NWLRC Consultant Dr Dave Singh, said: "This research could make dramatic improvements to the detection of lung diseases. We are really excited about the future possibilities for diagnosing diseases, and monitoring the response to treatment."

The microDMx sensor can be used to detect and analyse a broad spectrum of molecules associated with different conditions with extreme sensitivity. It can also be configured to block out molecules produced by common ailments such as sore throats or chesty coughs which may interfere with the accuracy of data.

"What is unique about this sensor, and the use of the microDMx technology, is the fact that it can be configured to not just analyse one disease or condition, but it has the potential to be used to analyse a broad spectrum of conditions from asthma, to cancer and metabolic disorders such as diabetes," says Dr Thomas.

The microDMx sensor is a microfabricated chip which operates as a programmable chemical filter allowing specific ion species to be selected and detected by the application of RF and DC electric fields. The older IMS technology which is used by the military and security services for the detection of chemical warfare agents, drugs and explosives has had little use beyond its use by the military and security services despite its ability to separate molecules on the basis of their shape and size. The DMS and microDMx technology however offers significant advantages over conventional IMS in terms of increased sensitivity and selectivity which make it more applicable for much wider range of applications outside the previous narrow focus.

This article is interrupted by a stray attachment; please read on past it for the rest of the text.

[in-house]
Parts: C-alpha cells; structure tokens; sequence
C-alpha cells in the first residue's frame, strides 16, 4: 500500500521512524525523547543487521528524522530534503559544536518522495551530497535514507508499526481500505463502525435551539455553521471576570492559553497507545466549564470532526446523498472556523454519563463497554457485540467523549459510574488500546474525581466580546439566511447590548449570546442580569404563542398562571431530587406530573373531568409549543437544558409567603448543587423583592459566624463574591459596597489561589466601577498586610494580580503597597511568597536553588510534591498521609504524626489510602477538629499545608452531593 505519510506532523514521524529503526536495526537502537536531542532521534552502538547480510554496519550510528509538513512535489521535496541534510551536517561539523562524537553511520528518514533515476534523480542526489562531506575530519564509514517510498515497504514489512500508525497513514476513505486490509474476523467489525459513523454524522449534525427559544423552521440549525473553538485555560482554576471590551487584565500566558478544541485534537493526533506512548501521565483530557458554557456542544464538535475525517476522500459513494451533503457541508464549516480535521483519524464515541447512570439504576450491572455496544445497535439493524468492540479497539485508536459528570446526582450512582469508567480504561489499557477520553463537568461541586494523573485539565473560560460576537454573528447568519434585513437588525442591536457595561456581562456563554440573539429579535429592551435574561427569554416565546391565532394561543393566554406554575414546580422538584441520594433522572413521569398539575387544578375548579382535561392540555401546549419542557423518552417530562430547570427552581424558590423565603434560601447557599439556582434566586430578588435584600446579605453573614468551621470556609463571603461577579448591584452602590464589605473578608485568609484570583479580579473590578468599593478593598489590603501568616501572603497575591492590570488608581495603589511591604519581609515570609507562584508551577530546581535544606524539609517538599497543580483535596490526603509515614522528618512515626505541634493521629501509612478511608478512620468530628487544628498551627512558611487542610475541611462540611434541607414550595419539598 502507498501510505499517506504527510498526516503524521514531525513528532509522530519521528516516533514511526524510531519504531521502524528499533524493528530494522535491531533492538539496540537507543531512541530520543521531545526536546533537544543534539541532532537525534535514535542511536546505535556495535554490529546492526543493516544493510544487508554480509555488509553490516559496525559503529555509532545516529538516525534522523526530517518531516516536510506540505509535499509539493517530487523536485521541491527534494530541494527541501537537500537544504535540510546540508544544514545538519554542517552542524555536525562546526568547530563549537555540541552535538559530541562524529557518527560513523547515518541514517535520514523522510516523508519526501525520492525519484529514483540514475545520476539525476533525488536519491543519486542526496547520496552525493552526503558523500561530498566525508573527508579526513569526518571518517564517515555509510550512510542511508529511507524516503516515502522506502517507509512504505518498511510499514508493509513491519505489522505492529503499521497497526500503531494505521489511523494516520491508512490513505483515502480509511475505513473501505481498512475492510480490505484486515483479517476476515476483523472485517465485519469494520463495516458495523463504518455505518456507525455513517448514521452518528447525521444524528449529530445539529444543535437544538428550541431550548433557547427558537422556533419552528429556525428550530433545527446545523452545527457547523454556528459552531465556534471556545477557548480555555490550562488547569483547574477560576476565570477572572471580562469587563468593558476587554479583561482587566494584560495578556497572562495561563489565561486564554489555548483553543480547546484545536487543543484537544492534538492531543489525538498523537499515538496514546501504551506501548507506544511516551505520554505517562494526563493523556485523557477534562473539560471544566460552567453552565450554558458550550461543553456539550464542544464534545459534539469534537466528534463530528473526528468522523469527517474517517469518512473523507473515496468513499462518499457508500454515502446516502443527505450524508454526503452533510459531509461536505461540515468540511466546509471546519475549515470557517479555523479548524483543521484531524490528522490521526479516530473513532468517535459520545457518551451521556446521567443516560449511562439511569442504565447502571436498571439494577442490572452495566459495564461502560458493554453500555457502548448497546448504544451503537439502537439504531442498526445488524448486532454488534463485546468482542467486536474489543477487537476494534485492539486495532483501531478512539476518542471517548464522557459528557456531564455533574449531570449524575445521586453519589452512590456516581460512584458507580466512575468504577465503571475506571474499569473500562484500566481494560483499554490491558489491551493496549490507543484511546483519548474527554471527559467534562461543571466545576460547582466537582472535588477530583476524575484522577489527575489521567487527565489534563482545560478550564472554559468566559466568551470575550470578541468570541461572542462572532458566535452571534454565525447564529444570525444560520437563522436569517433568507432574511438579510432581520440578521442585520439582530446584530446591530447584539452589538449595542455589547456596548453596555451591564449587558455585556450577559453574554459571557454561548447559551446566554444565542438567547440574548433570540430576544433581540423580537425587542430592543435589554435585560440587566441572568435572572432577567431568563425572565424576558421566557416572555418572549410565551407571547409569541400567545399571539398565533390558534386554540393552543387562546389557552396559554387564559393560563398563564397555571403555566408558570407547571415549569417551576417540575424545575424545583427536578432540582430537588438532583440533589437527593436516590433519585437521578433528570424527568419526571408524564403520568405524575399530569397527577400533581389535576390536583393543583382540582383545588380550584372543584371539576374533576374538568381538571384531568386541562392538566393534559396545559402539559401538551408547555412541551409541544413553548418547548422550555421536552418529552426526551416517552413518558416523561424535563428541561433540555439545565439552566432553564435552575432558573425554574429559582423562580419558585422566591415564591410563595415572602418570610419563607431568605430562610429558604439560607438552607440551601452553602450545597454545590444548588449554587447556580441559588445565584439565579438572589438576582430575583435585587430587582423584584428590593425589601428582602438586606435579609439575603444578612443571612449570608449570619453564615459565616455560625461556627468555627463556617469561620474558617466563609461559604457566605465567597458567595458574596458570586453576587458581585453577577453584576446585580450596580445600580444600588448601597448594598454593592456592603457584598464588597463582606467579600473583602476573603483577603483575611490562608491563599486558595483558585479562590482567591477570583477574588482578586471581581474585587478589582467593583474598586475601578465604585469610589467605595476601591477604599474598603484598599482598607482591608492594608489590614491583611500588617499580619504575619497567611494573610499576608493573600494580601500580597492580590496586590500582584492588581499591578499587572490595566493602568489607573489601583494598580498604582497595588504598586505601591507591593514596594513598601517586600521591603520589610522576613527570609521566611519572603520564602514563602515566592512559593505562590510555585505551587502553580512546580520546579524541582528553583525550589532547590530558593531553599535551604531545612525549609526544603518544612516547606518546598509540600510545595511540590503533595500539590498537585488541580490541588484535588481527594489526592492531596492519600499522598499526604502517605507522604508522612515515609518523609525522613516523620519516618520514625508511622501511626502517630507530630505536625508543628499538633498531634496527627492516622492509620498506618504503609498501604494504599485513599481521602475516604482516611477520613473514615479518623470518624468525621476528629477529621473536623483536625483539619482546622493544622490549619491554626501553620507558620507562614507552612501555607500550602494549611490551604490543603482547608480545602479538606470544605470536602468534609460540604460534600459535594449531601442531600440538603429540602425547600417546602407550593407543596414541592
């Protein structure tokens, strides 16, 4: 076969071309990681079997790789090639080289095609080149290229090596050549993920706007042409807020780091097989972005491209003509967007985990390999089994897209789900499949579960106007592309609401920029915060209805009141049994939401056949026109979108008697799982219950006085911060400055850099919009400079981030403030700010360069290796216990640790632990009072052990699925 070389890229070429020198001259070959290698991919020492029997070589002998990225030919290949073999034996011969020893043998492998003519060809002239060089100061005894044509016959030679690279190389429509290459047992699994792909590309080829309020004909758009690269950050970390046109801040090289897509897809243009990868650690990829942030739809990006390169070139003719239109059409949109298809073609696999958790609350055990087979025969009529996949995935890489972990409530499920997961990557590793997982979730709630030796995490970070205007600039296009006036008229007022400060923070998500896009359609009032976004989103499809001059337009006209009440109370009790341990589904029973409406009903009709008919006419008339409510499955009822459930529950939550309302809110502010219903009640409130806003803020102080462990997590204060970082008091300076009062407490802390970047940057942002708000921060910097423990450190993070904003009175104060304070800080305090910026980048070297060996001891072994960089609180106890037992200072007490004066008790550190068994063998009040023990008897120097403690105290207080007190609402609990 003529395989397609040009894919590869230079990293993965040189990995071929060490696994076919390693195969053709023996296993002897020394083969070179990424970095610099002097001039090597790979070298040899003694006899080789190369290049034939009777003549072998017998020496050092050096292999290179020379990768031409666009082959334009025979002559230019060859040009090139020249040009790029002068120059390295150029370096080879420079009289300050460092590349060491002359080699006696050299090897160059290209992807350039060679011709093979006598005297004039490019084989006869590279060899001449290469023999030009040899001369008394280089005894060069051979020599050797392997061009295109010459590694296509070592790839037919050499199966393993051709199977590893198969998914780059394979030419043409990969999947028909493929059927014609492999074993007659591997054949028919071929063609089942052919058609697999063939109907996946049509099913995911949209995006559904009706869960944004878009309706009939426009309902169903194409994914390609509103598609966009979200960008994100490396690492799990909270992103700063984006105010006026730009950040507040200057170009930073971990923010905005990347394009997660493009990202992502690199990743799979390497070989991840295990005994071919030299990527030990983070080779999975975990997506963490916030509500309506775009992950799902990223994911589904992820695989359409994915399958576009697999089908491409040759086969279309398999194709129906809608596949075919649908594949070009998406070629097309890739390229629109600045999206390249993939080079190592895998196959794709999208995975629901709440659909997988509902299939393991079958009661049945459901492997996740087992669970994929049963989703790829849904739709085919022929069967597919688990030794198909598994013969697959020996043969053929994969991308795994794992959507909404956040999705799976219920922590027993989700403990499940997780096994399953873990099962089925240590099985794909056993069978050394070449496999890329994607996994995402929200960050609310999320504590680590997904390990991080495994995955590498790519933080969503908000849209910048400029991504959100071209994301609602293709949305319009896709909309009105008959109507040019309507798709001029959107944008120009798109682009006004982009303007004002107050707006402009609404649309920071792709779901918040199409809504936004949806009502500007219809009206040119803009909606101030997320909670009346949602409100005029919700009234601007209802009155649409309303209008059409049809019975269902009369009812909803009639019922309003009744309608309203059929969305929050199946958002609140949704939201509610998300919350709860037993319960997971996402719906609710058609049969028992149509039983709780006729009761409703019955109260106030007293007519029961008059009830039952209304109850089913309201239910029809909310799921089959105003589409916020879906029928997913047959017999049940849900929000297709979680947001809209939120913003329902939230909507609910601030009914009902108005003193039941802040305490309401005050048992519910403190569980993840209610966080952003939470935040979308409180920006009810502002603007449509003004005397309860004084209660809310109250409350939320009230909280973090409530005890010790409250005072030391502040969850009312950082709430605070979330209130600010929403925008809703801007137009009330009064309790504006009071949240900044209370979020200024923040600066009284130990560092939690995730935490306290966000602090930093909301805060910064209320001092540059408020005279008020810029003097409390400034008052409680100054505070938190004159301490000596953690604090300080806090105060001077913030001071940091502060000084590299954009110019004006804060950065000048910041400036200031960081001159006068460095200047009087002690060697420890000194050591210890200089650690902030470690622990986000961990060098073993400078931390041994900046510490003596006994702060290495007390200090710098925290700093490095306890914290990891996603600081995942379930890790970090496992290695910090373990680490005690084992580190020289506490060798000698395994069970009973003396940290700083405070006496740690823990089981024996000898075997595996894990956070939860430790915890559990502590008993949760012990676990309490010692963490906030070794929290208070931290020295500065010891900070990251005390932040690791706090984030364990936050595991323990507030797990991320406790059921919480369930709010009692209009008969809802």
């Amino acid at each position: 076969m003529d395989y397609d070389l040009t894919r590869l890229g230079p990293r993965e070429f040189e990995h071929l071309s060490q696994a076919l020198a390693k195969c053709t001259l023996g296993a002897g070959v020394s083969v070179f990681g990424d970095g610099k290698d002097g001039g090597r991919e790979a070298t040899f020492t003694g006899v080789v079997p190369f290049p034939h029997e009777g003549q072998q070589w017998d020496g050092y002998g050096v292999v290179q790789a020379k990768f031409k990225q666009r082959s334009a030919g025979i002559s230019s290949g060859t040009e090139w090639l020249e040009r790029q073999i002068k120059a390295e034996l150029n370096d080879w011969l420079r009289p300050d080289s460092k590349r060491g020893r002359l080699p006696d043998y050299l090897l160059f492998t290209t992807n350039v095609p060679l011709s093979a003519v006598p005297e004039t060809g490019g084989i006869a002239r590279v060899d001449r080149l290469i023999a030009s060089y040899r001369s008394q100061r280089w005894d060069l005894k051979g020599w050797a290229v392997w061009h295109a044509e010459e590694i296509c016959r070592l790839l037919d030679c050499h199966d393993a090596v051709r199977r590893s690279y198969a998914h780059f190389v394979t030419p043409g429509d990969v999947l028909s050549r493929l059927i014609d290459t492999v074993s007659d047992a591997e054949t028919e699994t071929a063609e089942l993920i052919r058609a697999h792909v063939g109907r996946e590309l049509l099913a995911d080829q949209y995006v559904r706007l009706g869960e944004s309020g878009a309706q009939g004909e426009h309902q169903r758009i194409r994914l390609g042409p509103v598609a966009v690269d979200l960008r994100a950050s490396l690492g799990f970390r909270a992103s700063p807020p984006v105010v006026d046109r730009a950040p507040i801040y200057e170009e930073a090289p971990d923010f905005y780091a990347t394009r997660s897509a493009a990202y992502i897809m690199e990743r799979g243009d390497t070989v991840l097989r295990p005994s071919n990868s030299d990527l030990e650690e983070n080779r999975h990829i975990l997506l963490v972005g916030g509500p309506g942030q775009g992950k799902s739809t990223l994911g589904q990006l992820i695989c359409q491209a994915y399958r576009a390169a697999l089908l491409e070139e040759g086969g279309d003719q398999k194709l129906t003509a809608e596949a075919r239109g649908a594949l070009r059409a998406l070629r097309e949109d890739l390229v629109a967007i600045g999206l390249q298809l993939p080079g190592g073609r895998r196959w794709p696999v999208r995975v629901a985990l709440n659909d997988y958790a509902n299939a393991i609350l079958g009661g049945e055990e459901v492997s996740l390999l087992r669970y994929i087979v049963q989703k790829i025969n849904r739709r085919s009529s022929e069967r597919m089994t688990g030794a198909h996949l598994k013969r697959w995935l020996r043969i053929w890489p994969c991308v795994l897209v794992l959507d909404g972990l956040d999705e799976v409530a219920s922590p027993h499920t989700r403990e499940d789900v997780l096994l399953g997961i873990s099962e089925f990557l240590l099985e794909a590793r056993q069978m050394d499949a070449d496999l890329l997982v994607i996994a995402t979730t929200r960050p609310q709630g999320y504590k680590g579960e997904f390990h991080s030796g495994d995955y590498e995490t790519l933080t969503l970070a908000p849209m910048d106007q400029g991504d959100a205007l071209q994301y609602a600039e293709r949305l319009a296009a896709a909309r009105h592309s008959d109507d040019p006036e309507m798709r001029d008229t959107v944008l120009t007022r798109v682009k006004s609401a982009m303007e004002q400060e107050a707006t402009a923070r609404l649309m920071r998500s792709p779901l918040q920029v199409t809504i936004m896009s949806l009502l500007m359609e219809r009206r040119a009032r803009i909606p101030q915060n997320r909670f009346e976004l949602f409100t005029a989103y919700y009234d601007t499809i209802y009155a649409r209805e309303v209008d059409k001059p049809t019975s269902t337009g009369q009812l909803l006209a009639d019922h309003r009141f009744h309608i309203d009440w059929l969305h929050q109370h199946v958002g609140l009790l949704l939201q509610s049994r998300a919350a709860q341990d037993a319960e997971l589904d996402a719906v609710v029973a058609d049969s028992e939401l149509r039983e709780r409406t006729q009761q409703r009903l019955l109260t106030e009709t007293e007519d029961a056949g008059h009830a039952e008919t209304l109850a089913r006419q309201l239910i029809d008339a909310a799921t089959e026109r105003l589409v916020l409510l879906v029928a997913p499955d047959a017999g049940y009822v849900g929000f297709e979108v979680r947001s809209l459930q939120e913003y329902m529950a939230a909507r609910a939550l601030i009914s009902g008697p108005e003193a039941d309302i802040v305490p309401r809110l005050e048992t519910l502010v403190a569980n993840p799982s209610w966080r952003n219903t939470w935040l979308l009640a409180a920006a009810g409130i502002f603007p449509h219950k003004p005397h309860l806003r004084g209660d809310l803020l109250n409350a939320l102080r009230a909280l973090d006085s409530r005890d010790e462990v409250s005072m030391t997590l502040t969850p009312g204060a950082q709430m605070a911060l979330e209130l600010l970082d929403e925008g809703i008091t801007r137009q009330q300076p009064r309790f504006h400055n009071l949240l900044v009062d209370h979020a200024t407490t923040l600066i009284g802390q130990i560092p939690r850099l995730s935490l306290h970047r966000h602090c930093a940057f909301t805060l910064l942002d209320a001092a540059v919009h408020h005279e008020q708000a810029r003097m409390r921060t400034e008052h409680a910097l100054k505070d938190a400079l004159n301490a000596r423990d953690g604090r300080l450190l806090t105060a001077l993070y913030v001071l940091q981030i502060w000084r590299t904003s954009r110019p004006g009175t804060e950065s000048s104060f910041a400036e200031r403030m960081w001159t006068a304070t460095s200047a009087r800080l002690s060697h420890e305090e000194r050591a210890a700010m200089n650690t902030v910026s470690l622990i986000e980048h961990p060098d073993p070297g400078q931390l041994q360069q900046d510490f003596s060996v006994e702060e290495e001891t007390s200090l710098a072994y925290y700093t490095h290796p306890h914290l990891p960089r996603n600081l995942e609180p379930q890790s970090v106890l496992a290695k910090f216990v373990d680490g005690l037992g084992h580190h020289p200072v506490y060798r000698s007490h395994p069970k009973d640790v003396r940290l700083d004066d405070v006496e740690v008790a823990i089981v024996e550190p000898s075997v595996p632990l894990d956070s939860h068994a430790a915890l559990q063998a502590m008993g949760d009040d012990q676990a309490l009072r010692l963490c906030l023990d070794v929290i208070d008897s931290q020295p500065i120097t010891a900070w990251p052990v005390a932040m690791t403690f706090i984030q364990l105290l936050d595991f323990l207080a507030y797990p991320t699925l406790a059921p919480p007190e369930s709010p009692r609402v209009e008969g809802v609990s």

- University of Manchester
 

www.manchester.ac.uk

 
Subscribe to Respiratory Medicine Newsletter
E-mail Address:

 

Dr Thomas' research will form part of a new National Initiative in Ion Mobility Spectrometry (NIIMS), which aims to explore the use of IMS measurement within the pharmaceutical and biomedical fields. Alongside Professor Colin Creaser from Nottingham Trent University he will lead a consortium of experts and industrial partners, who will be evaluating DMS and IMS potential in areas such as high-speed separations of complex mixtures and structural characterisation of pharmaceuticals and biomolecules.

Pharmaceutical giants GlaxoSmithKline and AstraZeneca have already pledged their support for the NIIMS initiative, along with Micromass UK, committing 530K.

microDMx is a trademark of Sionex Corporation


Related Respiratory Medicine News

Acute lung injury is prevented by FoxM1 protein
Six-minute walk test predicts mortality rates in patients with pulmonary fibrosis
A dog in home may worsen asthma in children
Cystic fibrosis-related diabetes is due to functional abnormalities in beta cells
COPD patients using beta-agonist inhalers are at risk
Beta-agonists linked with increased number of respiratory deaths -study shows
Beta-agonists more than double death rate in COPD patients
No evidence for inhaled corticosteroids efficacy in cystic fibrosis
Lung function test underused in patients with COPD
Wrinkles clue to risk of progressive lung disease (COPD)


For any corrections of factual information, to contact the editors or to send any medical news or health news press releases, use feedback form

Top of Page

 

© Copyright 2004 onwards by RxPG Medical Solutions Private Limited
Contact Us